Two orthopedic clinics will pay a combined $1.85 million to resolve state and federal False Claims Act allegations that they knowingly billed state and federal health care programs for reimported osteoarthritis medications, known as viscosupplements. Tennessee Orthopaedic Clinics P.C., headquartered in Knoxville, Tennessee, will pay $1.3 million, and Appalachian Orthopaedic Clinics P.C., headquartered in Kingsport, Tennessee, will pay $550,000.
Viscosupplements, such as Synvisc and Orthovisc, are injections approved by the FDA for the treatment of osteoarthritis pain in the knee. Viscosupplements are reimbursed by Medicare, Medicaid and other federal health care programs at a set rate based on the average sales price of the domestic product.
The government contended that the clinics knowingly purchased deeply discounted viscosupplements that were reimported from foreign countries and billed them to state and federal health care programs in order to profit from the reimbursement system, when the reimported viscosupplements were not reimbursable by those programs. Allegedly, the reimported product included labeling in foreign languages and in English for additional uses not approved in the United States, which demonstrated that the product was reimported. Moreover, because the product was reimported, the government alleged there was no manufacturer assurance that it had not been tampered with or that it was stored appropriately.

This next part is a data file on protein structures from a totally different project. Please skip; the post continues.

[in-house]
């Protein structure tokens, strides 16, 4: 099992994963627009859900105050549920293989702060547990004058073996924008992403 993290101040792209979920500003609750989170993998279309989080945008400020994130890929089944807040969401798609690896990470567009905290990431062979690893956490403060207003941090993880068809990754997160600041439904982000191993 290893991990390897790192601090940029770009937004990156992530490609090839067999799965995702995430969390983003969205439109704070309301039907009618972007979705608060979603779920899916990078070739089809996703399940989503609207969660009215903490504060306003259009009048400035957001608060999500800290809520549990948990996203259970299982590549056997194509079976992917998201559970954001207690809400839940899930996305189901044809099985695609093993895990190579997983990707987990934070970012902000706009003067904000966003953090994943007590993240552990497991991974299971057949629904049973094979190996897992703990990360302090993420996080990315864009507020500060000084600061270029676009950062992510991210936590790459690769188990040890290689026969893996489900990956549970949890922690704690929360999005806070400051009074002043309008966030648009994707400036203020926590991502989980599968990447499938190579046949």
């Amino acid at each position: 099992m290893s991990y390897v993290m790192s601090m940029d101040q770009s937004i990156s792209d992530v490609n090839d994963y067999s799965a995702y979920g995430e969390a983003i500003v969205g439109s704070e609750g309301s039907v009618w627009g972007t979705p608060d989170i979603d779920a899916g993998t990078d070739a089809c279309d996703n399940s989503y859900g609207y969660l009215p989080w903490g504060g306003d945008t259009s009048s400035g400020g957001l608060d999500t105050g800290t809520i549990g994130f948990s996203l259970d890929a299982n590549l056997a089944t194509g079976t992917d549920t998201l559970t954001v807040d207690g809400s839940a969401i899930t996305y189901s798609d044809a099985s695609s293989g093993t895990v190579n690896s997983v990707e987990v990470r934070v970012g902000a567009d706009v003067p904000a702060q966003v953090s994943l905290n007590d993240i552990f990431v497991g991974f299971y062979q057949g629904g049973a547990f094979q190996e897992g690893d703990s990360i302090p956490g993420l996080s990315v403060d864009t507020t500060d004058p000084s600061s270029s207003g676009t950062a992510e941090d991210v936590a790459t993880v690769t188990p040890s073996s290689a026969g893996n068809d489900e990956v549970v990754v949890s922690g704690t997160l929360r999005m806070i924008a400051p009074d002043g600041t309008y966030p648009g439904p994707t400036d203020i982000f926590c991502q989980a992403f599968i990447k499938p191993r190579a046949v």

"Attempts to increase profits by circumventing the law will not be tolerated,” said Special Agent in Charge of the U.S. Department of Health and Human Services Office of Inspector General in Atlanta Derrick L. Jackson. “Health care providers buying cut-rate, cheap drugs from foreign sources will end up paying a steep price.”
The allegations resolved by the settlement were first raised in a lawsuit filed against the clinics under the qui tam, or whistleblower, provisions of the False Claims Act by a physician’s assistant who was occasionally paid by Genzyme Corp. to speak to medical providers about the use of Synvisc. The Act allows private citizens with knowledge of fraud to bring civil actions on behalf of the government and to share in any recovery. He will receive $323,750.
See the DOJ Announcement
See also Medical Law Perspectives, May 2013 Report: Drugs, Dosage, and Damage: Physician Liability for Prescribing or Administering Medication